How To Reduce Negativity in Your Simple Life

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How To Reduce Negativity in Your Simple Life

The Psychological Poison of Negativity


My Ah-Ha Moment

A couple weeks ago, I had this revelation while tidying up my space. As a result of this revelation, I tossed a few extra things that “helped me to remember” tough times I’d endured during my life.

It all started when I made the difficult decision to wad up a watercolor I’d done about 30 years ago — something I’d done to help me to “never forget” something awful. It was a pretty painting, if I do say so myself. Since it was a “happy” image, only I knew the pain it represented. It was my morbid little secret. For years I planned on having it framed and hanging it — so others would see it and comment and I would smile and know the darker meaning. (I’m glad I didn’t.)

How This Thing Affected Me

I stored this painting in my art portfolio. This means every time I was feeling creative and I went into my portfolio, I saw it. It deflated me. I thought it made me strong, but it didn’t. It made me sad and angry and it wrestled any creativity that I might have possessed at that moment, pinned it down to the ground, and b*tch slapped the creative juice right out of me.

Come to think of it, this could be the primary reason that, although I love to paint, I haven’t found the time to do so in many, many years.

Why it took me 30+ years to realize this was not a desired effect — is beyond me.

Evaluation of Other Things

After the positive impact of wadding up the watercolor, I started looking around at the other little things that I have saved through the years and through all the bouts of tossing things out and donating and living small. Many, many of them were “reminders” of a point in time — and few were joyous times. Most of them were rough times. Depressing times. Hard times. Most of them were reminders of what I’d overcome. How I’d conquered.

I considered them “trophies” of sorts for my abilities.

Comparatively speaking, I own few mementos of really good times, which strikes me as quite odd, since I’ve had lots of good times along the way.

What Happened Next

As I had my epiphany (and decided to quit surrounding myself with negative stuff and absorbing all that negative energy), it’s amazing how much “lighter” I feel. I still have more to do, but each item I eliminate things like this my life gets a smidge better, a tiny bit happier, a little sunnier.

I haven’t tackled the photos yet. I probably will, but for now I’m enjoying the effects of tossing those seemingly innocent looking objects — the “pretties” that people admire when they visit — but that represent something less than happy for me.

I’ve always considered photos sacred. Heck, I still have photos of people I dated in my teens. I never “tore up” or burned or tossed such photos. Of course, I usually still liked all those individuals after we went our separate ways… I had to become an adult to learn to hold a grudge, I guess. 🙂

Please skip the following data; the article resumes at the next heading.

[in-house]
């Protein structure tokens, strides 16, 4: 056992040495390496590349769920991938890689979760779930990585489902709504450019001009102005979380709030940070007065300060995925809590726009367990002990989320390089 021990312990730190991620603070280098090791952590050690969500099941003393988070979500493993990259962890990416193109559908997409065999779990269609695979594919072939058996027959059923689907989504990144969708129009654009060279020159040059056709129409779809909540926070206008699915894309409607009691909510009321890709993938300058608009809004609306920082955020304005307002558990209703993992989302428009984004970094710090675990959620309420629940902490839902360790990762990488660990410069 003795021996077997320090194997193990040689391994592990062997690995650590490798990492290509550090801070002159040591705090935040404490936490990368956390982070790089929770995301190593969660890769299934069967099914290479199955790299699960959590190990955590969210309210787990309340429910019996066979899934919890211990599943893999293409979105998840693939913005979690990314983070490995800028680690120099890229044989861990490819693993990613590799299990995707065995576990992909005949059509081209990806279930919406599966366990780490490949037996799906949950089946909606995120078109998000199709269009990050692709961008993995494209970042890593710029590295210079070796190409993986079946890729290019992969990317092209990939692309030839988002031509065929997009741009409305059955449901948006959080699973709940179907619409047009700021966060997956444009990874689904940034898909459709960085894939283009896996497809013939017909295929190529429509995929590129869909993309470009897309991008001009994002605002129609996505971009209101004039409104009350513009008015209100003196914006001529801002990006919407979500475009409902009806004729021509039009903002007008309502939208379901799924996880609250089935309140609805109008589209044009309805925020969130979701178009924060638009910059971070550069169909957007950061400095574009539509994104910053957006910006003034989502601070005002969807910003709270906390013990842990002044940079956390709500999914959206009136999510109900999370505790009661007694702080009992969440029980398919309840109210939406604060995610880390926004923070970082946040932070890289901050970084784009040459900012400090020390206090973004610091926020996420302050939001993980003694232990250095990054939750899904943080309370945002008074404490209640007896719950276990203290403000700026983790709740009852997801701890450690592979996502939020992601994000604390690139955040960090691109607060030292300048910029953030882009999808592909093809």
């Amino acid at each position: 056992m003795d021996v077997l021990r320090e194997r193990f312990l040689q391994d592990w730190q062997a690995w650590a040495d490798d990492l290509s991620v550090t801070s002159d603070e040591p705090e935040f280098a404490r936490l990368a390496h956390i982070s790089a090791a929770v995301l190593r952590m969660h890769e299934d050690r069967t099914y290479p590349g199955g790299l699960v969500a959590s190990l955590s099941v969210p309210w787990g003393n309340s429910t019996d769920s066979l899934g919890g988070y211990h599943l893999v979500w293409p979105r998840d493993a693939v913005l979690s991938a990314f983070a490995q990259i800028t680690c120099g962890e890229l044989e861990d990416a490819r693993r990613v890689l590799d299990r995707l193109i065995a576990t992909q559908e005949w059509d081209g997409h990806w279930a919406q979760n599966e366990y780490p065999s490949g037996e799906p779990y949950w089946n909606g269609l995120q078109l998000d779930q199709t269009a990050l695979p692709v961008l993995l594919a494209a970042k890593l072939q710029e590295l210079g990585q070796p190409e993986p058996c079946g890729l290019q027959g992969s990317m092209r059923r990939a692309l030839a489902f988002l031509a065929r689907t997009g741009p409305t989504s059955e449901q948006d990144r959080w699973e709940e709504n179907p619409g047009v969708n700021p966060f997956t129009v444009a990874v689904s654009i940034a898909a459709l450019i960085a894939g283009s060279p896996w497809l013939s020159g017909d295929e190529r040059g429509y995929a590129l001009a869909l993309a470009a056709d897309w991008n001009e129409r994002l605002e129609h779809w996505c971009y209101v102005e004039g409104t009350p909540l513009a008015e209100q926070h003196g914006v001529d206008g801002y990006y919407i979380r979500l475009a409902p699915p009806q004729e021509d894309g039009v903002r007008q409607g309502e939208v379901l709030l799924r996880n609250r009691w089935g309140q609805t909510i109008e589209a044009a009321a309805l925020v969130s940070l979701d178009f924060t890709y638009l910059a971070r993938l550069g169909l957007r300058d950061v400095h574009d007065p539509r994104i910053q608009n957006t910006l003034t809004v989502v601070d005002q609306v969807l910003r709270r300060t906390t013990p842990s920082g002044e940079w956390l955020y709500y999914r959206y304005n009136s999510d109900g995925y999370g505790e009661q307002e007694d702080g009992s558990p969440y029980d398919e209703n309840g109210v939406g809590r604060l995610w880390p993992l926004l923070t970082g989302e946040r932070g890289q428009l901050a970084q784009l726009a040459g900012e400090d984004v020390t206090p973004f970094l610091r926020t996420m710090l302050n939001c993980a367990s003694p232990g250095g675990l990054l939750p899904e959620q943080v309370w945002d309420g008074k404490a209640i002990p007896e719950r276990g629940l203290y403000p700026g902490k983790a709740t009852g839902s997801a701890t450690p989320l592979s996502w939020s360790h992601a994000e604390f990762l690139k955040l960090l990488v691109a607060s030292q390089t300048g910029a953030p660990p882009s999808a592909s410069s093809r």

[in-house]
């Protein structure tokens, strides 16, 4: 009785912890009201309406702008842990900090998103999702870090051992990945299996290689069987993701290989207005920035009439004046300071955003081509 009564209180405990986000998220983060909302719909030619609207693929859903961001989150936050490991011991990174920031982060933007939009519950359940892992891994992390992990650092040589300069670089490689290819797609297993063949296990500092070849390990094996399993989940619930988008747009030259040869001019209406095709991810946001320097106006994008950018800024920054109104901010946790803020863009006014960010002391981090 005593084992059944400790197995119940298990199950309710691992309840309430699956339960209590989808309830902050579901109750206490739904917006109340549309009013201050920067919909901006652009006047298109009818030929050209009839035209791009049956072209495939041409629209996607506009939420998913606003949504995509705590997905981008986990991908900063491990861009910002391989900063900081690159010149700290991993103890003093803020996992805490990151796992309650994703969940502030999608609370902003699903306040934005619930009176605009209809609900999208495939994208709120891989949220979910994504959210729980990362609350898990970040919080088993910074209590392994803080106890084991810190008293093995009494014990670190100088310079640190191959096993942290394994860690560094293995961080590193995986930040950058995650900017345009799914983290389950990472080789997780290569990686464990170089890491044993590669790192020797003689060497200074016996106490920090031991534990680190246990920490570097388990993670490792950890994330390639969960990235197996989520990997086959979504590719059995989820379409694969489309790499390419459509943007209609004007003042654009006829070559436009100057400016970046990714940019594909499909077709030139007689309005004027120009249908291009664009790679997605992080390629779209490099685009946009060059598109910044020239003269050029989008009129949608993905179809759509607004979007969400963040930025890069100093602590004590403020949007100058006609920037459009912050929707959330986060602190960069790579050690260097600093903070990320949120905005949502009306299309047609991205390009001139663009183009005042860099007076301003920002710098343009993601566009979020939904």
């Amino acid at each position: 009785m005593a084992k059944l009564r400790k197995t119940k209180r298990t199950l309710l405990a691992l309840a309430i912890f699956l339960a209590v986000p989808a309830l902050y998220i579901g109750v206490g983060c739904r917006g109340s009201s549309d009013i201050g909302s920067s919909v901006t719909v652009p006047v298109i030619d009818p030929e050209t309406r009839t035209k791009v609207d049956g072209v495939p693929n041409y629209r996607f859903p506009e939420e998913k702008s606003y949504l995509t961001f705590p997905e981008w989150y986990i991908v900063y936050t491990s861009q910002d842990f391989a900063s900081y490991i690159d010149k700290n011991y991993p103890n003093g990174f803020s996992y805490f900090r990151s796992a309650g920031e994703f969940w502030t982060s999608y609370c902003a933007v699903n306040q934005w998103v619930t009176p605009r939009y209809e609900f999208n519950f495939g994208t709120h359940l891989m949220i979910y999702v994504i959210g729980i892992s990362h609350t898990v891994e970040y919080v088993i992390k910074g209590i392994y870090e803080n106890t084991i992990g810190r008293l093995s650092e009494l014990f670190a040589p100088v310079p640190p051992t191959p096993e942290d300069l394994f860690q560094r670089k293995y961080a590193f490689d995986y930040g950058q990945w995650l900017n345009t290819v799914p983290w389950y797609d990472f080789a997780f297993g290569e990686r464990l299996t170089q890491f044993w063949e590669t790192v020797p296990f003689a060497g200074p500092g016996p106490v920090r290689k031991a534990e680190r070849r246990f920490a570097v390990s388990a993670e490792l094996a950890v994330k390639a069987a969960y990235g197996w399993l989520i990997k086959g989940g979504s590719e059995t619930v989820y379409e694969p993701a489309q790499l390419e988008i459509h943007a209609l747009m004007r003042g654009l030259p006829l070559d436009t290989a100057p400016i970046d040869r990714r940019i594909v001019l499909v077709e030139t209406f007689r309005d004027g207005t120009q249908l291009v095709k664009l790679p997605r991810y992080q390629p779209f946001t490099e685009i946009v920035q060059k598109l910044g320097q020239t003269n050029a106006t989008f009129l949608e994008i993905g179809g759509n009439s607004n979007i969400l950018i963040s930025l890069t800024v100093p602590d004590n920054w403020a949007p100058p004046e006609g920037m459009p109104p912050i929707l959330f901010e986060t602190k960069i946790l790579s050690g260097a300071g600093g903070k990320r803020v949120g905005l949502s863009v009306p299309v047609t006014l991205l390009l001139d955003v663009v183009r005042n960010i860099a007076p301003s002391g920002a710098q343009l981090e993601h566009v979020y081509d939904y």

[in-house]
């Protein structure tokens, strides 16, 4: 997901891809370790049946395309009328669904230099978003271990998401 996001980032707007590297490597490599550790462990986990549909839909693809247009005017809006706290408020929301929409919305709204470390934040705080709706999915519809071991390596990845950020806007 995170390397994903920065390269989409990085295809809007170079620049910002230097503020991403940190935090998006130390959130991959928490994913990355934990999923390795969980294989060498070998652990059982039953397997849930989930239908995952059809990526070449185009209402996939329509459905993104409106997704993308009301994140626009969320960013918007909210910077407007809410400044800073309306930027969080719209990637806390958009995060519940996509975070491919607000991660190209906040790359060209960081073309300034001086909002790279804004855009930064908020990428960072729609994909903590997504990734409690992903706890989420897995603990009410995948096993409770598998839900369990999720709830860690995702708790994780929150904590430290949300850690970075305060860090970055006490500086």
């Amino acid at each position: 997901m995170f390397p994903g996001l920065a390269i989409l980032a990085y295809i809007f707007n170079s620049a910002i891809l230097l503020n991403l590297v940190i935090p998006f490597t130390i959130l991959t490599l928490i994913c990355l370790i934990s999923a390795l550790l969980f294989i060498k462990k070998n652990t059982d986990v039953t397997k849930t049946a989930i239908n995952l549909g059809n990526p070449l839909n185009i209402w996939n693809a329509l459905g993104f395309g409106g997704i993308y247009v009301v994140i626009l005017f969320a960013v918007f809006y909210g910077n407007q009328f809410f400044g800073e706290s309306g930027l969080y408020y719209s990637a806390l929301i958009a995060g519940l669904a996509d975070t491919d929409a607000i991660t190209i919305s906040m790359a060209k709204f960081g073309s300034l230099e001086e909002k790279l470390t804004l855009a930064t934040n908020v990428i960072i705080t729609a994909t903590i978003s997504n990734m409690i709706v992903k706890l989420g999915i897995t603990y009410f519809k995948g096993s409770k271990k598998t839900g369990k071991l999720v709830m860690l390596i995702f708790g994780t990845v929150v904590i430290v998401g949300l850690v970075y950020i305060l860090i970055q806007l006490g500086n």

But that is the psychology I’ve always had — photos are sacred. It’s only now that I realize how much of that philosophy apparently spilled over into my things — those objects sitting around and packed in boxes. And, I discovered how little of it makes me happy.

I can’t believe that so many of the things I own that are “artsy” are riddled with bad memories for me. What was I thinking?!?

Are You Hoarding Negative Objects Too?

I wonder how many other people hang onto things that make them sad or unhappy or depressed. I wonder how they justify their version of emotional self-flagellation. (I considered it a testament to my strength and fortitude, for instance, to justify keeping all mine.)

I’m a woman “of a certain age” and it’s kind of liberating because I don’t really have the urge to prove anything to myself — or anyone else. I don’t need reminding that I’m strong. I know this now. It’s nice.

I don’t want to be surrounded by negativity anymore.

Psychological Poison

My friends and family are surprised that I can “let go” of such cool things, such pretty things, such art. I think it’s like not touching a jelly fish — not eating holly berries — not dancing in a lightning storm. Sure all those things are pretty, they capture the eye, they sound like fun — but they are also harmful. I figure life is short and there are many beautiful things in life that aren’t psychological poison.

I think I’ll concentrate on those now.

My Next Steps

I just have to finish discarding all these left-over reminders of when I was less sure that I would survive the tough times, when I was a little shaky about the outcome, when I was trying to keep my “eye on the prize” and muscle my way through a tough patch or two… or three. I’m getting past the time when I thought I needed those reminders — when I thought they were a good thing.

I can’t wait until I only see stuff in my personal space that makes me smile and want to hug myself — and all the rest of that “baggage” disguised as sentiment is gone. I wonder if that’s the main reason people who are minimalists, who live in tiny (and tidy) houses, who live simple lives are happier than people with more. I’ll bet there’s a connection there! 😉

How do your “things” reflect back at you?

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